While the invention has been described in its preferred embodiments, it is to be understood that the words which have been used are words of description rather than of limitation and that changes within the purview of the appended claims may be made without departing from the true scope and spirit of the invention in its broader aspects.

What is claimed is:

1. Clutch apparatus comprising n equisized balls, input cam means having 11 sections each of which is respectively adapted to engage and move one of said n balls, means connected to said input cam means for rotating it about a first axis, a ring member having an axis common with said input cam means axis and having it radial slots, said slots being adapted to restrain circumferentially the balls while permitting radial motion of them, the axial thickness of said ring member being less than the diameter of said balls, said ring member being provided with n recessed seats so positioned that they are radially aligned with respective ring member slots, means adapted to hold said input cam means slidably and contiguously against said ring member, whereby relative rotational motion between the ring member and input cam means tends to cause the input cam means sections to bear against and move the balls radially with respect to said slots and into said seats, said seats being deep enough to prevent the input cam means and said ring member both from touching the balls simultaneously when said balls are in said seats, reset cam means also having an axis common with said first axis, said reset cam means having 11 sections so misaligned circumferentially with the ring member slots when the relative rotation between said ring member and said input cam means is such that the balls may enter their respective recessed seats and means for rotating about said common axis said reset cam relative to said ring member to cause its sections to urge respective balls out of their recessed seats and radially along said ring member slots.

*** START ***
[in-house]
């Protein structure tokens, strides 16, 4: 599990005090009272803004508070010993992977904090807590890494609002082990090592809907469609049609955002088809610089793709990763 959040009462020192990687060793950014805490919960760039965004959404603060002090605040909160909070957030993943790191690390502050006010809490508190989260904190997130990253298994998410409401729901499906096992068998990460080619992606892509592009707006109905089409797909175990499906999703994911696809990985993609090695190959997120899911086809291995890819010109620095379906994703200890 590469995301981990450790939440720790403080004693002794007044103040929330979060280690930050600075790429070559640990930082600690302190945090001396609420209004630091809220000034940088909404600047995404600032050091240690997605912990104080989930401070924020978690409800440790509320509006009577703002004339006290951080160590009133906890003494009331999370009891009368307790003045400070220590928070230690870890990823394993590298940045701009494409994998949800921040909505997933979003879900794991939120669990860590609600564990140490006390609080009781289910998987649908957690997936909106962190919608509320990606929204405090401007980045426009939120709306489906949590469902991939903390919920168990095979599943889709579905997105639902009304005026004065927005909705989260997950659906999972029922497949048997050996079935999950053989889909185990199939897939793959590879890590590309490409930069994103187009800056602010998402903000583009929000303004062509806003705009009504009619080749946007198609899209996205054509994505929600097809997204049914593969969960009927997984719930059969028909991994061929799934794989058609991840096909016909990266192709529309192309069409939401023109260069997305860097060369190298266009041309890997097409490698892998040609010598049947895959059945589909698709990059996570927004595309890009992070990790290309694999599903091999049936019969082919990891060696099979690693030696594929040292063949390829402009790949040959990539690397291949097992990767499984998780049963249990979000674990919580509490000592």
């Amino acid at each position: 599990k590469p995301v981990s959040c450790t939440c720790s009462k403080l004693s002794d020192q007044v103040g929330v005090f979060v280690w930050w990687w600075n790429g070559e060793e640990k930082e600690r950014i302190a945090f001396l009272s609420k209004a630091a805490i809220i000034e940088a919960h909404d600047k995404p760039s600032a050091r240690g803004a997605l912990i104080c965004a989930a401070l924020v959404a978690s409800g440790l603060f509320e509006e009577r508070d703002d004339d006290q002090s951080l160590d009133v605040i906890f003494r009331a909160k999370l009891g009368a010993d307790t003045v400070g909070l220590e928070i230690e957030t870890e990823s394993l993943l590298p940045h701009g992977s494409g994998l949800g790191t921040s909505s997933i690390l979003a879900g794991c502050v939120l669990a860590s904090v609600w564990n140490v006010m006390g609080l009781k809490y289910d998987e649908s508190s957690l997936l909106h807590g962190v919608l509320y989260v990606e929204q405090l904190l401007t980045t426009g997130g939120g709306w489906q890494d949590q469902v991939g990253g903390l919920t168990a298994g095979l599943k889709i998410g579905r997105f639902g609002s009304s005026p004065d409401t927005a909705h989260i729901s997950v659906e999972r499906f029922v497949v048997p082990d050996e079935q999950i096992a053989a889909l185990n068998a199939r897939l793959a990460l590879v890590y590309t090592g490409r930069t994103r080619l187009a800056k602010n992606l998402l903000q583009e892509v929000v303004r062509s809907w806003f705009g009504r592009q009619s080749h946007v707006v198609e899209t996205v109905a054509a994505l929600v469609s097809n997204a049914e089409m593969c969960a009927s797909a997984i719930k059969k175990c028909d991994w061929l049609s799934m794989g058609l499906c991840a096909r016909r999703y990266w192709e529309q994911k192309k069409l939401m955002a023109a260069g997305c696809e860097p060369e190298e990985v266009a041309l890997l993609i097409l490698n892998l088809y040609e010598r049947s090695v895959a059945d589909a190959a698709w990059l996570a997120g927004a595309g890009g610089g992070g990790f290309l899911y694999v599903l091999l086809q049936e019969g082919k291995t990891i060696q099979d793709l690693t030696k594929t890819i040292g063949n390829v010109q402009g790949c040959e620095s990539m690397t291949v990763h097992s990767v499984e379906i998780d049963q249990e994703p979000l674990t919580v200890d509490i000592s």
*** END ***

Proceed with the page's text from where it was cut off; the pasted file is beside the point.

2. Clutch apparatus comprising n equisized balls, input cam means having n sections each of which is respectively adapted to engage and move one of said It balls, torsionally stiff but axially flexible spring means connected to said input cam means for rotating it about a first axis, a ring member having an axis common with said input cam means axis and having it radial slots, said slots being adapted to restrain circumferentially the balls while permitting radial motion of them, the axial thickness of said ring member being less than the diameter of said balls, said ring member being provided with n recessed seats so positioned that they are radially aligned with respective ring member slots, means adapted to hold said input cam means slidably and contiguously against said ring member, whereby relative rotational motion between the ring member and input cam means tends to cause the input cam means sections to bear against and move the balls radially with respect to said slots and into said seats, said seats being deep enough to prevent the input cam means and said ring member from both touching the balls simultaneously when said balls are in said seats, reset cam means also having an axis common with said first axis, said reset cam means having ri sections so misaligned circumferentially with the ring member slots when the relative rotation between said ring member and said input cam means is such that the balls may enter their respective recessed seats, and means for rotating about said common axis said reset cam relative to said ring member to cause its sections to urge respective balls out of their recessed seats and radially along said ring member slots.